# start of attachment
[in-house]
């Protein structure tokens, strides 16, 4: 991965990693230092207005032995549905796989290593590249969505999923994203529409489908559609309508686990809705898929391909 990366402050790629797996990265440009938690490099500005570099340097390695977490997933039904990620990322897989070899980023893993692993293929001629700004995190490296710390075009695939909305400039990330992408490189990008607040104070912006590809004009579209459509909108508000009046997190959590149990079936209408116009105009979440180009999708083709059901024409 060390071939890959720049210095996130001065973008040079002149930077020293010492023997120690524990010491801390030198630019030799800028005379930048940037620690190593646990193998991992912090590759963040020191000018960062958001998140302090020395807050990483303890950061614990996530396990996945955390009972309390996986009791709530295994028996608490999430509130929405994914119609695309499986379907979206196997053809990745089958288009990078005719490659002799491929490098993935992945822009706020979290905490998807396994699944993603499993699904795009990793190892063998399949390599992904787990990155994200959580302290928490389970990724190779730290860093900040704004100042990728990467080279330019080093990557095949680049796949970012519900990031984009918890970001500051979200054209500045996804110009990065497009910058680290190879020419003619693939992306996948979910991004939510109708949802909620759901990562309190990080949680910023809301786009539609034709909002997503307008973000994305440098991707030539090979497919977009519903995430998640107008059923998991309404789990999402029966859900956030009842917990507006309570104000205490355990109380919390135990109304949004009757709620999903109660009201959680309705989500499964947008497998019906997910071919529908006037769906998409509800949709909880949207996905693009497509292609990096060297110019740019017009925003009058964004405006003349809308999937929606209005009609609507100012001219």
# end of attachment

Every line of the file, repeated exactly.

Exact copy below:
[in-house]
């Protein structure tokens, strides 16, 4: 991965990693230092207005032995549905796989290593590249969505999923994203529409489908559609309508686990809705898929391909 990366402050790629797996990265440009938690490099500005570099340097390695977490997933039904990620990322897989070899980023893993692993293929001629700004995190490296710390075009695939909305400039990330992408490189990008607040104070912006590809004009579209459509909108508000009046997190959590149990079936209408116009105009979440180009999708083709059901024409 060390071939890959720049210095996130001065973008040079002149930077020293010492023997120690524990010491801390030198630019030799800028005379930048940037620690190593646990193998991992912090590759963040020191000018960062958001998140302090020395807050990483303890950061614990996530396990996945955390009972309390996986009791709530295994028996608490999430509130929405994914119609695309499986379907979206196997053809990745089958288009990078005719490659002799491929490098993935992945822009706020979290905490998807396994699944993603499993699904795009990793190892063998399949390599992904787990990155994200959580302290928490389970990724190779730290860093900040704004100042990728990467080279330019080093990557095949680049796949970012519900990031984009918890970001500051979200054209500045996804110009990065497009910058680290190879020419003619693939992306996948979910991004939510109708949802909620759901990562309190990080949680910023809301786009539609034709909002997503307008973000994305440098991707030539090979497919977009519903995430998640107008059923998991309404789990999402029966859900956030009842917990507006309570104000205490355990109380919390135990109304949004009757709620999903109660009201959680309705989500499964947008497998019906997910071919529908006037769906998409509800949709909880949207996905693009497509292609990096060297110019740019017009925003009058964004405006003349809308999937929606209005009609609507100012001219």